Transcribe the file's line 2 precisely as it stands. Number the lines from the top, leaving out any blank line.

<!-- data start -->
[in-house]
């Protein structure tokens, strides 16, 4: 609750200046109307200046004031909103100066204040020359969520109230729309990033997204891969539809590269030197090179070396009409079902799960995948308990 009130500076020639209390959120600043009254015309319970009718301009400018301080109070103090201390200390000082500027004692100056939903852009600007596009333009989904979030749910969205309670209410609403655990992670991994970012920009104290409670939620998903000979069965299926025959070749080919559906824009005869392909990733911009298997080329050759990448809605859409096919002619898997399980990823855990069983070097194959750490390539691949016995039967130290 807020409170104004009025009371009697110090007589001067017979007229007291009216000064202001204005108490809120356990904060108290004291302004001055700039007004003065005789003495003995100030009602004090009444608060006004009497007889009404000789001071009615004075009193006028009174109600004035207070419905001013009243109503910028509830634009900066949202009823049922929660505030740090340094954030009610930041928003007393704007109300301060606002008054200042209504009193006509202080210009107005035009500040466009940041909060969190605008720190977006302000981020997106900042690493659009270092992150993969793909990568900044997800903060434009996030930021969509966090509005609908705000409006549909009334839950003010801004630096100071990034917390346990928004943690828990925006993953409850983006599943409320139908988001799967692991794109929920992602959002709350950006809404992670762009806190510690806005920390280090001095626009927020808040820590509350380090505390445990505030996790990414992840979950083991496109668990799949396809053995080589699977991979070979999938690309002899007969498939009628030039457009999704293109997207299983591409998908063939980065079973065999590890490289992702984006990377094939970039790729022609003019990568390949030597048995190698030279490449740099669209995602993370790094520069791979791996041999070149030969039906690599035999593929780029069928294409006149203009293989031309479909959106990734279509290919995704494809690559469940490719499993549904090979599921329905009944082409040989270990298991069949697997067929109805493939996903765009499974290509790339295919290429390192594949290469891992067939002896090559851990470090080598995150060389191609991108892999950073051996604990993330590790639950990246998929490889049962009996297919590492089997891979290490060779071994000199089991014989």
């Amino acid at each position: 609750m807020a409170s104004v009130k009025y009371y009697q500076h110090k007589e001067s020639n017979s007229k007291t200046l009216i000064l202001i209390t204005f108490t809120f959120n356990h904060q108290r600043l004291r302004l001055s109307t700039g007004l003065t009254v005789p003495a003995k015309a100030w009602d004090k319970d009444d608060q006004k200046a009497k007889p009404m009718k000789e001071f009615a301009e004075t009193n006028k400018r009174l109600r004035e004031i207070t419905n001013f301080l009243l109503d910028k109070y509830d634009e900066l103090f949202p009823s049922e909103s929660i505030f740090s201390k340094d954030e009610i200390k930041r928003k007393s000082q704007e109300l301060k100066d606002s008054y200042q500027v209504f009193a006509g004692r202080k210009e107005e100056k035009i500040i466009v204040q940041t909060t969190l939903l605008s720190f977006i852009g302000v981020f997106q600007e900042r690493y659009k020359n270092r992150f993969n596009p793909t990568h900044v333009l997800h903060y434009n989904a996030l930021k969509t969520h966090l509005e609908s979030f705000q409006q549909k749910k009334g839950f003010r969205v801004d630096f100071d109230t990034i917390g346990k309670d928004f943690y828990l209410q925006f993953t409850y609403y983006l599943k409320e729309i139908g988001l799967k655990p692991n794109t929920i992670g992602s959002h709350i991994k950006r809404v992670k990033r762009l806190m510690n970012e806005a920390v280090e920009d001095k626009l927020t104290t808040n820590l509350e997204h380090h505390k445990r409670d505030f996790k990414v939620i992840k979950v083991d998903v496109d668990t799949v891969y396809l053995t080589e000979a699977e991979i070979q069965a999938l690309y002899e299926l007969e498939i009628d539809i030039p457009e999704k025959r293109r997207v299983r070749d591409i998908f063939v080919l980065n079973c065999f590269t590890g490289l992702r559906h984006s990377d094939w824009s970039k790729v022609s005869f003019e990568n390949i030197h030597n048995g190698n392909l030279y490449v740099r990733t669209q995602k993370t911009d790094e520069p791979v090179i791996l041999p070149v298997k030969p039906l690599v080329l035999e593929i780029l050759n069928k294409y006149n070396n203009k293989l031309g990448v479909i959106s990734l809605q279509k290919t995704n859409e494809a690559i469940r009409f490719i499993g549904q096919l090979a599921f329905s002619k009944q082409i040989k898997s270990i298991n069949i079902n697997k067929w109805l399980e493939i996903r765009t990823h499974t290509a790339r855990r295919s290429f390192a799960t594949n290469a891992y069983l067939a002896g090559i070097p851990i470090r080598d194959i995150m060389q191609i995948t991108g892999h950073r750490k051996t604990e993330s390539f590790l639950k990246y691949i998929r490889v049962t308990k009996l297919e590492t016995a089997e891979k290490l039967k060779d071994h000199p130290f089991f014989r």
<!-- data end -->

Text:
């Protein structure tokens, strides 16, 4: 609750200046109307200046004031909103100066204040020359969520109230729309990033997204891969539809590269030197090179070396009409079902799960995948308990 009130500076020639209390959120600043009254015309319970009718301009400018301080109070103090201390200390000082500027004692100056939903852009600007596009333009989904979030749910969205309670209410609403655990992670991994970012920009104290409670939620998903000979069965299926025959070749080919559906824009005869392909990733911009298997080329050759990448809605859409096919002619898997399980990823855990069983070097194959750490390539691949016995039967130290 807020409170104004009025009371009697110090007589001067017979007229007291009216000064202001204005108490809120356990904060108290004291302004001055700039007004003065005789003495003995100030009602004090009444608060006004009497007889009404000789001071009615004075009193006028009174109600004035207070419905001013009243109503910028509830634009900066949202009823049922929660505030740090340094954030009610930041928003007393704007109300301060606002008054200042209504009193006509202080210009107005035009500040466009940041909060969190605008720190977006302000981020997106900042690493659009270092992150993969793909990568900044997800903060434009996030930021969509966090509005609908705000409006549909009334839950003010801004630096100071990034917390346990928004943690828990925006993953409850983006599943409320139908988001799967692991794109929920992602959002709350950006809404992670762009806190510690806005920390280090001095626009927020808040820590509350380090505390445990505030996790990414992840979950083991496109668990799949396809053995080589699977991979070979999938690309002899007969498939009628030039457009999704293109997207299983591409998908063939980065079973065999590890490289992702984006990377094939970039790729022609003019990568390949030597048995190698030279490449740099669209995602993370790094520069791979791996041999070149030969039906690599035999593929780029069928294409006149203009293989031309479909959106990734279509290919995704494809690559469940490719499993549904090979599921329905009944082409040989270990298991069949697997067929109805493939996903765009499974290509790339295919290429390192594949290469891992067939002896090559851990470090080598995150060389191609991108892999950073051996604990993330590790639950990246998929490889049962009996297919590492089997891979290490060779071994000199089991014989």